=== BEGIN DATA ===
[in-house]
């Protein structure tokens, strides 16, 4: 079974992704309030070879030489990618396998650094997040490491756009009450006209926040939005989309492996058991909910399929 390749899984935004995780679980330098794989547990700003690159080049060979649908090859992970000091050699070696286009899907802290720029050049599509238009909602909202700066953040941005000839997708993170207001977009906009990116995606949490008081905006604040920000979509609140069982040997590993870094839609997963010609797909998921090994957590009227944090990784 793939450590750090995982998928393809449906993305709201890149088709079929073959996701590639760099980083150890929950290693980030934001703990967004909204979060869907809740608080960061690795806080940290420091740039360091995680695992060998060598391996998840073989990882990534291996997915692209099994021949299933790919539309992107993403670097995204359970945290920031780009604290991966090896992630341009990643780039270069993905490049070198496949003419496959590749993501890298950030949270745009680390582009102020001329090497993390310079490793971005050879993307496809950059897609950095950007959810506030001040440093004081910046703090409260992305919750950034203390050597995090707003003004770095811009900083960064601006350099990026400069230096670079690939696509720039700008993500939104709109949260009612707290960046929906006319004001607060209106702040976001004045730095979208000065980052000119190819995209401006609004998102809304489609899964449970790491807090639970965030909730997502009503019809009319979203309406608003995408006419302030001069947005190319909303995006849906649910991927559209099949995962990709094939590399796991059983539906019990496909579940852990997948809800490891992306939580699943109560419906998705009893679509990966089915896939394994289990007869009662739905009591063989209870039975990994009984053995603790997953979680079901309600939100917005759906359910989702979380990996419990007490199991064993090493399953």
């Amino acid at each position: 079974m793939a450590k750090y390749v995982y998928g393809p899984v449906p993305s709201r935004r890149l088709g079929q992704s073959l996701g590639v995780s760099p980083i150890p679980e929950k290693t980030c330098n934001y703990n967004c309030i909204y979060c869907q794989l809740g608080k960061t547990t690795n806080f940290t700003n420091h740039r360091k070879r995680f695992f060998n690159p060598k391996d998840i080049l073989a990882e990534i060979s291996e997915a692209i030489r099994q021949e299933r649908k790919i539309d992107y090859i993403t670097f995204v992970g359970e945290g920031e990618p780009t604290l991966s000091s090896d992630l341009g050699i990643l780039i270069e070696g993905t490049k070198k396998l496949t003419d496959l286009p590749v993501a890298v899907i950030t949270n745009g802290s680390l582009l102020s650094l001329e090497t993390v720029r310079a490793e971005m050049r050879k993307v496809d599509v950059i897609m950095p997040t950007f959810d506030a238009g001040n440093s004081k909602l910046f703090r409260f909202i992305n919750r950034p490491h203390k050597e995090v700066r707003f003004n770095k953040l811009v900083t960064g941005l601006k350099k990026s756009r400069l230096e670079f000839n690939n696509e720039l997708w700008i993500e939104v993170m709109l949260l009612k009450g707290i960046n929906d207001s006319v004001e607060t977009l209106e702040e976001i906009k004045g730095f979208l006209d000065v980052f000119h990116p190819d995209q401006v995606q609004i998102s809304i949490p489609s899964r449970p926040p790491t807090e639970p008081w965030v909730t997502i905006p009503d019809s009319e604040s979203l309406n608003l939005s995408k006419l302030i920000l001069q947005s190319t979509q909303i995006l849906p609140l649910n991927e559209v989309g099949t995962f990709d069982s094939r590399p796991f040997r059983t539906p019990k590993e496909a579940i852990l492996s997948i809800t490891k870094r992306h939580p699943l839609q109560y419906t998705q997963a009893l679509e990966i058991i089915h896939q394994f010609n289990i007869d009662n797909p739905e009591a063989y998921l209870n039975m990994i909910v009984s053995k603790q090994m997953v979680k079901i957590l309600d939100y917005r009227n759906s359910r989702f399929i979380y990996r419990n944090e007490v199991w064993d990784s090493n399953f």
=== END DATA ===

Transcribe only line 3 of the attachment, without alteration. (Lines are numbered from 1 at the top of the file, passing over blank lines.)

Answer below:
């Amino acid at each position: 079974m793939a450590k750090y390749v995982y998928g393809p899984v449906p993305s709201r935004r890149l088709g079929q992704s073959l996701g590639v995780s760099p980083i150890p679980e929950k290693t980030c330098n934001y703990n967004c309030i909204y979060c869907q794989l809740g608080k960061t547990t690795n806080f940290t700003n420091h740039r360091k070879r995680f695992f060998n690159p060598k391996d998840i080049l073989a990882e990534i060979s291996e997915a692209i030489r099994q021949e299933r649908k790919i539309d992107y090859i993403t670097f995204v992970g359970e945290g920031e990618p780009t604290l991966s000091s090896d992630l341009g050699i990643l780039i270069e070696g993905t490049k070198k396998l496949t003419d496959l286009p590749v993501a890298v899907i950030t949270n745009g802290s680390l582009l102020s650094l001329e090497t993390v720029r310079a490793e971005m050049r050879k993307v496809d599509v950059i897609m950095p997040t950007f959810d506030a238009g001040n440093s004081k909602l910046f703090r409260f909202i992305n919750r950034p490491h203390k050597e995090v700066r707003f003004n770095k953040l811009v900083t960064g941005l601006k350099k990026s756009r400069l230096e670079f000839n690939n696509e720039l997708w700008i993500e939104v993170m709109l949260l009612k009450g707290i960046n929906d207001s006319v004001e607060t977009l209106e702040e976001i906009k004045g730095f979208l006209d000065v980052f000119h990116p190819d995209q401006v995606q609004i998102s809304i949490p489609s899964r449970p926040p790491t807090e639970p008081w965030v909730t997502i905006p009503d019809s009319e604040s979203l309406n608003l939005s995408k006419l302030i920000l001069q947005s190319t979509q909303i995006l849906p609140l649910n991927e559209v989309g099949t995962f990709d069982s094939r590399p796991f040997r059983t539906p019990k590993e496909a579940i852990l492996s997948i809800t490891k870094r992306h939580p699943l839609q109560y419906t998705q997963a009893l679509e990966i058991i089915h896939q394994f010609n289990i007869d009662n797909p739905e009591a063989y998921l209870n039975m990994i909910v009984s053995k603790q090994m997953v979680k079901i957590l309600d939100y917005r009227n759906s359910r989702f399929i979380y990996r419990n944090e007490v199991w064993d990784s090493n399953f």